Home to some of the world’s finest and longest-lived sweet and dry white wines, the Mosel is a region of Germany formerly known as Mosel-Saar-Ruwer—named thusly for the three rivers that flow through its dramatic valleys. Geology, climate and topography are paramount here, and the wines produced communicate a distinct sense of place. In addition to being prized for their heat-retaining properties, slate-based soils lend a stony minerality to the wines, contributing to some of the most recognizable terroir in the world. Cool temperatures necessitate the use of the region’s rivers to reflect heat onto the vineyards, and the best wines are made from sites with south or southwest facing slopes to receive sufficient direct sunlight for ripening. The breathtakingly steep slopes that straddle the river banks cannot be worked by machine, contributing to a high cost of labor (and treacherous working conditions).

Riesling is by far the most important and prestigious grape of the Mosel, grown on approximately 60% of the region’s vineyard land—typically the sites that provide the best combination of sunlight, soil type, and altitude. These wines, dry or sweet, are distinguished by marked acidity, low alcohol, and intense flavors of wet stone, citrus, and stone fruit. With age, a pleasing aroma of petroleum often develops. The lesser plots are mainly planted with lower-maintenance but relatively neutral varieties like [Müller-Thurgau] and other German crosses, but Spätburgunder (Pinot Noir) and Weissburgunder (Pinot Blanc) can perform quite well here.

Riesling

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A regal variety of incredible purity and precision, Riesling possesses a remarkable ability to reflect the character of wherever it is grown while still maintaining easily identifiable typicity. This versatile grape can be just as enjoyable dry or sweet, young or old, still or sparkling, and can age longer than nearly any other white variety. Riesling is best known in Germany and Alsace, and is also of great importance in Austria. The variety has also been particularly successful in Australia’s Clare and Eden Valleys, New Zealand, Oregon, Washington, cooler regions of California, and the Finger Lakes in New York.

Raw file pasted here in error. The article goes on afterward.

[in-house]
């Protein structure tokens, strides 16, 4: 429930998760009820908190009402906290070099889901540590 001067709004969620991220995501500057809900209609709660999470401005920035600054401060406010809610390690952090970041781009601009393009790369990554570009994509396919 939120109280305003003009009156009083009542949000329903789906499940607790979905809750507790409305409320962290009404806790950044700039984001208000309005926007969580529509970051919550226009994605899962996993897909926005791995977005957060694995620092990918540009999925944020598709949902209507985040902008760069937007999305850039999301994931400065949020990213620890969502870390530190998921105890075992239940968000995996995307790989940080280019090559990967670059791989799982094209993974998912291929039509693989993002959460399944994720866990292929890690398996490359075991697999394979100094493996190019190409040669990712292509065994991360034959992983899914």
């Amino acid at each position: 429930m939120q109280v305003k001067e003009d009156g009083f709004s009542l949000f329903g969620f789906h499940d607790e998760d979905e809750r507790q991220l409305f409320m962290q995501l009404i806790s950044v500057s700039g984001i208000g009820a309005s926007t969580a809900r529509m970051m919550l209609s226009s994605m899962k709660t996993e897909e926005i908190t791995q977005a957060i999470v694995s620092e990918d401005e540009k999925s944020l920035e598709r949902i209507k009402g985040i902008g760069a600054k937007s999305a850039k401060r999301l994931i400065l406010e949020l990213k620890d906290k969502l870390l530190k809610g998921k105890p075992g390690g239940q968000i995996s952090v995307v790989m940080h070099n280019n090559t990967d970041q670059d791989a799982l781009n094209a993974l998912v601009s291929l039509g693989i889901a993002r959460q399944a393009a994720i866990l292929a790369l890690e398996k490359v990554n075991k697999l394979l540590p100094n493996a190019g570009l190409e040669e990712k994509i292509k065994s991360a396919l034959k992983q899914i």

In the Glass

Riesling is low in alcohol, with high acidity, steely minerality, and stone fruit, spice, citrus, and floral notes. At its ripest it leans towards juicy peach and nectarine, and pineapple, while in cooler climes it is more redolent of meyer lemon, lime, and green apple. With age, Riesling can become truly revelatory, developing unique, complex aromatics, often with a hint of gasoline.

Perfect Pairings

Riesling is very versatile, enjoying the company of sweet-fleshed fish like sole, most Asian food, especially Thai and Vietnamese (bottlings with some residual sugar and low alcohol are the perfect companions for dishes with substantial spice), and freshly shucked oysters. Sweeter styles work well with fruit-based desserts.

Sommelier Secret

It can be difficult to discern the level of sweetness in a Riesling, and German labeling laws do not make things any easier. Look for the world “trocken” to indicate a dry wine, or “halbtrocken” or “feinherb” for off-dry. Some producers will include a helpful sweetness scale on the back label—happily, a growing trend.

CGM034905_2008 Item# 118770